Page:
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Air contamination in an A/C system can ruin your day

By Richard Hawkins, MACS Contributor

In my two previous blog articles, I covered some tests which were conducted to illustrate the effects of air contamination on a mobile A/C system. 

First there was a base line test with 0% air contamination.  That was then followed by tests with 7.7% and 18.9% air contamination.  Below is a chart which provides that information for easy comparison. Please see figure #1.

A summary of pressures and temperatures from tests 1, 2 and 3

Refrigerant recovery and recycling, retrofitting (from R-12 to R-134a) and refrigerant identification are three things that were introduced to the mobile A/C industry in the 1990s. The days of retrofitting are long past us.  However, refrigerant recovery and recycling and refrigerant identification still hold a very prominent place in the word of mobile A/C service and will continue to do so.

I had a memorable encounter with air contamination in the mid 1990s.  I was conducting a lot of retrofit clinics at the time and had recently acquired a demo refrigerant identifier which I took to those clinics. At one clinic, there was a technician who was extremely interested in the refrigerant identifier.  

He was a young technician (probably only a couple of years out of high school).  There was a lot of interest in the refrigerant identifier at clinics because they were relatively new to the industry.  As a result, technicians often asked a lot of questions about them, but his interest level was off the charts.

After the clinic was over, he came up front and asked more questions about the refrigerant identifier. 

Finally, he asked: How long are you going to be in town tomorrow? Then the conversation went something like this:

Me:  I’ll be around until about 11:00AM.  Then I’m headed to Baltimore to do a clinic there tomorrow night. 

Technician:  Will you be driving up I-95?

Me:  Yes, for sure.  That’s the fastest way to Baltimore.

Technician:  Our shop is located less than an 1/8 of a mile off I-95 and you will be going right by there.   Is there any possibility you might be able to stop by and hook that refrigerant identifier up to a car I’m working on and,  also to the “freon” tank I’m charging from?  I’ve got a car that is “kicking my butt” and after hearing about that refrigerant identifier, I think there is a good chance the “freon ” is contaminated.

Me: Sure, would it work to stop by around 11:30?

Technician:  Whatever time will work for you will work for me.

The next day I arrived at the designated time.  I do not recall the model or year of the car, but it had an R-12 system, and he was charging it with recycled R-12.  The shop had a relatively new all manual R-12 recovery/recycling machine.  The conversation went something like this:

Technician:  Thanks for stopping by.  I haven’t done a lot of A/C work before and the shop doesn’t do a lot of A/C work, but we are looking to do more since the owner bought the recovery/recycling machine. I’ve been working on this car for almost a week and have replaced the fan clutch, condenser and some hoses and charged it up more times than I can count.  The problem with it is the high side pressure is way too high. It’s getting over 400 and the high-pressure cut-out is turning the compressor off and on.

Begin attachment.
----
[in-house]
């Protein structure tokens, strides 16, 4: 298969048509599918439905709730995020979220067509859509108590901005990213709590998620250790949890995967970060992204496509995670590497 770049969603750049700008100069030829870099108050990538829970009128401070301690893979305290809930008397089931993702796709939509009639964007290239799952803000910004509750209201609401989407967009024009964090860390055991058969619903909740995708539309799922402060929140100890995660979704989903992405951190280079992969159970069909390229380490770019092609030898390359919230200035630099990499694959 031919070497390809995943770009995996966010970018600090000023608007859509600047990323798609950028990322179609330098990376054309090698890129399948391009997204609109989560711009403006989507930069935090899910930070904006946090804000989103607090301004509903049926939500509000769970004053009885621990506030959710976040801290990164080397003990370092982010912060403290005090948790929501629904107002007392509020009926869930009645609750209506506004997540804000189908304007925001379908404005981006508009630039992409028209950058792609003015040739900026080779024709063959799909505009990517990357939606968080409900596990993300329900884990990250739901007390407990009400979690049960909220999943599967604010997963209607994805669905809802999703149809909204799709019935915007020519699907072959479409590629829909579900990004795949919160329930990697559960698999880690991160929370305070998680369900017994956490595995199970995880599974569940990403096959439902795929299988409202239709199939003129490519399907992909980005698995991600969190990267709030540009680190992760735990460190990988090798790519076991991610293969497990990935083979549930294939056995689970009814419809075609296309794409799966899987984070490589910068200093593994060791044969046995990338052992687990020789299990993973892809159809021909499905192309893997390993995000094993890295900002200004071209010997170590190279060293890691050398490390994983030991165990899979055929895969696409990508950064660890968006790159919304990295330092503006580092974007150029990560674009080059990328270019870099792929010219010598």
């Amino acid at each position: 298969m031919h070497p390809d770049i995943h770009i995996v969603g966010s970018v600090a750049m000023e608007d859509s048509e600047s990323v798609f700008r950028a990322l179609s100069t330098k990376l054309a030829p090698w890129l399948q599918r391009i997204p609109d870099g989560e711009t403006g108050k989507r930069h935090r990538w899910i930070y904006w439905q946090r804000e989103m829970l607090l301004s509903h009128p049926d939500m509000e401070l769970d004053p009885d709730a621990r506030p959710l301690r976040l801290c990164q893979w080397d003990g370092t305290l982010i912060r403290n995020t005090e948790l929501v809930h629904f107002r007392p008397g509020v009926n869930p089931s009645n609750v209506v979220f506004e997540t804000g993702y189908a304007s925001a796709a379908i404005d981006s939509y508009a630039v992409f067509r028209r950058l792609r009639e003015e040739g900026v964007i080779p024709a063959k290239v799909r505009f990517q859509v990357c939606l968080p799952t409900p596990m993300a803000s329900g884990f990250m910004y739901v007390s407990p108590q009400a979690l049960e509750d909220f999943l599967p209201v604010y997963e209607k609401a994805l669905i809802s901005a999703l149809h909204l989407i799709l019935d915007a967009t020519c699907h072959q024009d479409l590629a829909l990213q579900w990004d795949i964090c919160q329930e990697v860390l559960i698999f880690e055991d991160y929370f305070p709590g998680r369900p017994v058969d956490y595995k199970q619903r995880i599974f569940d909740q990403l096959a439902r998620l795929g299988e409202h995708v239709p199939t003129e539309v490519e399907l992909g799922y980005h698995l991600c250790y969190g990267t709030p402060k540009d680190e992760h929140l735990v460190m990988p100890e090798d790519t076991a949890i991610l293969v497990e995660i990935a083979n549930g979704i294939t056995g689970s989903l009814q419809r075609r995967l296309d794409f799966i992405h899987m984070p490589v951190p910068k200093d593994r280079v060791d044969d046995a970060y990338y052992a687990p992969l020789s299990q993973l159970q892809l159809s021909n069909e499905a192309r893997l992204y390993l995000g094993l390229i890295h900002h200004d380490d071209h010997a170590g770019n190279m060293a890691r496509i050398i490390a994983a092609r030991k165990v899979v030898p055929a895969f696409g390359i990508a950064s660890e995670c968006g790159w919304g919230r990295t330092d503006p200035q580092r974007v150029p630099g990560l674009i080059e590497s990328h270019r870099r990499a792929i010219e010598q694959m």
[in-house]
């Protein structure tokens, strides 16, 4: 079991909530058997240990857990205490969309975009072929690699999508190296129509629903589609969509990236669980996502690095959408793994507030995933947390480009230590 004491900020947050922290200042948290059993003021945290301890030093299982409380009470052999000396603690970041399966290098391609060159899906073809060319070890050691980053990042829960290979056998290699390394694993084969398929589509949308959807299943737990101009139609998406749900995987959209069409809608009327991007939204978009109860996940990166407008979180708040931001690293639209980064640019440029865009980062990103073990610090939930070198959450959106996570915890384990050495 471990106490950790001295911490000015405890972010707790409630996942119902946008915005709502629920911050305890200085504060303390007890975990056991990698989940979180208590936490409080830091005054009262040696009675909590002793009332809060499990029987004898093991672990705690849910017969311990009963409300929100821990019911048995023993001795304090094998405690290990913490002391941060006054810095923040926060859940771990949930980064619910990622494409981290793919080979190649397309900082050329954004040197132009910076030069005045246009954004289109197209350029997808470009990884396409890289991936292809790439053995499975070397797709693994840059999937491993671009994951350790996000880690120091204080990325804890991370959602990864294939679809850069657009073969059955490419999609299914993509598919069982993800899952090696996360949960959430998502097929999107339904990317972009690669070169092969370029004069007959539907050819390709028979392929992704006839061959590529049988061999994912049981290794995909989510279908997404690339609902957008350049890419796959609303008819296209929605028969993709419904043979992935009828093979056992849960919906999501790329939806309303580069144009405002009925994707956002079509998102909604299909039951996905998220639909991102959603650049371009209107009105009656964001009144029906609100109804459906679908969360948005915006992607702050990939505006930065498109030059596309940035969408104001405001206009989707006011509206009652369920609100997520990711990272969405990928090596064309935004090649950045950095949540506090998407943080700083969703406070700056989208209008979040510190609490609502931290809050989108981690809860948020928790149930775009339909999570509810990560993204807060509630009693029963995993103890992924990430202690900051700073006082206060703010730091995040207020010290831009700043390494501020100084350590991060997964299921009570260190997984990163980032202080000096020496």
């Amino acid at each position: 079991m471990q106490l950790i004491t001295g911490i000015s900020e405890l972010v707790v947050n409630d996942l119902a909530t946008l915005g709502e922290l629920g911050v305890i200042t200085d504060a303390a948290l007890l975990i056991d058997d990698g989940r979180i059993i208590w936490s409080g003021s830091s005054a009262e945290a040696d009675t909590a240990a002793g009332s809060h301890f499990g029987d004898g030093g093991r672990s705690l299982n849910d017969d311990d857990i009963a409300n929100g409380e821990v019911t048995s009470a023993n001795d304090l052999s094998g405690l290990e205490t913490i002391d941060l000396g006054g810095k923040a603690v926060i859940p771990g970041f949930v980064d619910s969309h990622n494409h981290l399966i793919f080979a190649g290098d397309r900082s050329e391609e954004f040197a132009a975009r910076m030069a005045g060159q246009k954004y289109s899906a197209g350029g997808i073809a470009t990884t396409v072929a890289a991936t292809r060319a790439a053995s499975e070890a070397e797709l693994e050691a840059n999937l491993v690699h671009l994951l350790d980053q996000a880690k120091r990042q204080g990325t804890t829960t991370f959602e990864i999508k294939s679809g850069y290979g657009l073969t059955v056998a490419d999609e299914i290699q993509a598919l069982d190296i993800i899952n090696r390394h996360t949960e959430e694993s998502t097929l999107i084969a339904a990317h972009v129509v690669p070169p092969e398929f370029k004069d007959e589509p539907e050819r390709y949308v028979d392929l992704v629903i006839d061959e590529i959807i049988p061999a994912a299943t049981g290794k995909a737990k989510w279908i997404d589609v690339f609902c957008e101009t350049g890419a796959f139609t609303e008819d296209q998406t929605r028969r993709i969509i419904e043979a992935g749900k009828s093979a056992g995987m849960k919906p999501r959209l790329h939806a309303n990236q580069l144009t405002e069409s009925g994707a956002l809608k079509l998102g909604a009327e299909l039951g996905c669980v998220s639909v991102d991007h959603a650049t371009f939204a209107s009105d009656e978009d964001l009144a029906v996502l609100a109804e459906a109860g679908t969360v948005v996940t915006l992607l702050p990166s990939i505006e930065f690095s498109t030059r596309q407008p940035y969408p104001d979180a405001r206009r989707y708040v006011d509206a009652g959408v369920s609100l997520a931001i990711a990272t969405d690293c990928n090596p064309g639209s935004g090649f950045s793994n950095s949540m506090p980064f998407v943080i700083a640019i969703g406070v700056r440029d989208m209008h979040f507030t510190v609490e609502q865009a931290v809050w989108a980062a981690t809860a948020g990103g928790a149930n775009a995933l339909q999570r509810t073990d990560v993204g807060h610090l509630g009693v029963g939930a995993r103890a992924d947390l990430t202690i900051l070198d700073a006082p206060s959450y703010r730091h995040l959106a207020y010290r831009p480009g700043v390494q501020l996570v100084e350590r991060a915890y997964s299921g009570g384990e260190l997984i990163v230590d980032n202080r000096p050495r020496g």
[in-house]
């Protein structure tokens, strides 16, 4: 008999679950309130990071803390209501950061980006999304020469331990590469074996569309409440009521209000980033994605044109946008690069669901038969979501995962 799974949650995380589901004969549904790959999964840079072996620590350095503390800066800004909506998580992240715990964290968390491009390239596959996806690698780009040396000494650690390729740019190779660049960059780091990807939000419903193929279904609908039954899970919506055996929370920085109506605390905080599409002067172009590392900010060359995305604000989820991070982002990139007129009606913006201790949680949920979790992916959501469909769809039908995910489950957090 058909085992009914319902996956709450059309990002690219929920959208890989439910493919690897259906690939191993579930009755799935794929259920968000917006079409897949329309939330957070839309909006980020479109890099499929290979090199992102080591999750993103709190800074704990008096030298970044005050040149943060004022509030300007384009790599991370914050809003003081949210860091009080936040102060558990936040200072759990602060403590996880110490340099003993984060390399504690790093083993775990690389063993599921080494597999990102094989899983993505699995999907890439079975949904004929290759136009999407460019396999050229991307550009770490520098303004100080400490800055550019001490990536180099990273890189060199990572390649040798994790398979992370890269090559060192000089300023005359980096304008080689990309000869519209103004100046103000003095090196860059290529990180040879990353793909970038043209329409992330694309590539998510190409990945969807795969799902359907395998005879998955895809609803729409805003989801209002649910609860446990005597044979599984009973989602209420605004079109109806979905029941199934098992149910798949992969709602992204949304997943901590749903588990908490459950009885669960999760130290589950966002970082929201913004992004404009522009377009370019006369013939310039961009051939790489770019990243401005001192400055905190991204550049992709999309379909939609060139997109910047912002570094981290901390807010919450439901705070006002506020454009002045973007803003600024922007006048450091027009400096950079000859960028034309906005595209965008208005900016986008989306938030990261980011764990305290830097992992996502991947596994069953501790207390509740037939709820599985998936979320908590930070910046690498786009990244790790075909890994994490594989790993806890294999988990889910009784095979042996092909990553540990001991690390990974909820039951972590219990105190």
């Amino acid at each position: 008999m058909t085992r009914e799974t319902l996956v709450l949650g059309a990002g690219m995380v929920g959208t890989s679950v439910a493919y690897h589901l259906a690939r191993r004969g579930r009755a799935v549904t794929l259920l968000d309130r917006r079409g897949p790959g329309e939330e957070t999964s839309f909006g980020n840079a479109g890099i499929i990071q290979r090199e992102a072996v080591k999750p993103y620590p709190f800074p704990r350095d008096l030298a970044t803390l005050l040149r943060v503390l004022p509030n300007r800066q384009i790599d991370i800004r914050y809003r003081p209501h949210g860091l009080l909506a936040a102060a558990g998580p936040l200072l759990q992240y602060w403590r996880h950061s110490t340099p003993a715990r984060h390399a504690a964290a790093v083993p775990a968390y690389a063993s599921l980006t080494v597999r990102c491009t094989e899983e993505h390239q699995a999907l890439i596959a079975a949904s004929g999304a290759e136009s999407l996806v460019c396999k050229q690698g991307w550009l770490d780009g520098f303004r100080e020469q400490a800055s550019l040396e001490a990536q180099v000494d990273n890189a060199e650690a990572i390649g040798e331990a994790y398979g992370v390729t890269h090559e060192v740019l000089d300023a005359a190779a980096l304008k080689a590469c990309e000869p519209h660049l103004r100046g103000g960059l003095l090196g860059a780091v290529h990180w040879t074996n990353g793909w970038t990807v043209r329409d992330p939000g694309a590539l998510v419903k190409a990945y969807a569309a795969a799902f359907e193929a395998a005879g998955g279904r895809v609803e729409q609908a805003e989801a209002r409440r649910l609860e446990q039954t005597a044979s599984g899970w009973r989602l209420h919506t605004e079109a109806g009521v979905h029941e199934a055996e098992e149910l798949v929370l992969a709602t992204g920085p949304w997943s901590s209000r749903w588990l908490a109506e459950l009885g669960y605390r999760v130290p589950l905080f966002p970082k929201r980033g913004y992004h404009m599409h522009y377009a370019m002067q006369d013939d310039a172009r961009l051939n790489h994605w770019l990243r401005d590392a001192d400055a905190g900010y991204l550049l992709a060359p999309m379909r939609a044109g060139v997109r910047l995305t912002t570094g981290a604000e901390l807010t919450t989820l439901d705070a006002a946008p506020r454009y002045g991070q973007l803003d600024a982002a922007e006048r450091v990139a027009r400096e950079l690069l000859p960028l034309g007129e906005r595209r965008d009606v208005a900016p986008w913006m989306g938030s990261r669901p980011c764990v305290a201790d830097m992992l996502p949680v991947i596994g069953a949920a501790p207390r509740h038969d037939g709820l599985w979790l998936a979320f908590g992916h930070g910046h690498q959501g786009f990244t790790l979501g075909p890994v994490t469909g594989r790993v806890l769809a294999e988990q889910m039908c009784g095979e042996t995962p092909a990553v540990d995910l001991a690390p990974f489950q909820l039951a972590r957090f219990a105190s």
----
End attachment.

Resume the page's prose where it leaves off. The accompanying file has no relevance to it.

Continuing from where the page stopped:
Me:  Well, that could be caused by refrigerant contamination.  Let’s hook the refrigerant identifier up to the car and see if the refrigerant is contaminated.

I proceeded to connect the refrigerant identifier to the car and test the refrigerant and in a very short amount of time, what I had suspected was confirmed.  The refrigerant was indeed contaminated. There was no cross contamination with other refrigerants, but the percentage of air was about 20%.  

Continuing the conversation:

Me:  Look’s like we’ve found your problem. The refrigerant is contaminated with air. The percentage is about 20%.

Technician:  Man, I sure am glad to find out what the problem is.

Me: Let’s check the tank you’re charging from and see how that checks out.

We proceeded to check that tank and it had about the same percentage of air. This was a tank that had been on the recovery/ recycling machine they had been recovering refrigerant in to.  Continuing the conversation:

Me:  Your charging tank has about the same amount of air contamination.  How often do you guys check your recycled refrigerant for non-condensable gases?

Technician: What do you mean?

Me:  When you got your refrigerant handling (Section 609) certification, there was a procedure covered in it for checking for the presence of non-condensable gases (that’s the term they use for air). How often do you conduct that test?

Technician: I don’t have a certification, so I don’t know what you’re talking about.

I proceeded to explain to him the need for the Section 609 certification and how to get it. I also explained to him how to do the non-condensable gas check and how to purge the air from the refrigerant.  

He called me the next day to fill me in on how things were going.  He said he recovered the contaminated refrigerant, purged the air from it, charged the car back up and the system worked perfectly.

If you’re not yet Section 609 certified, you can obtain your certification here on the MACS website.

You can learn even more about mobile A/C service and repair when you join MACS as a member.

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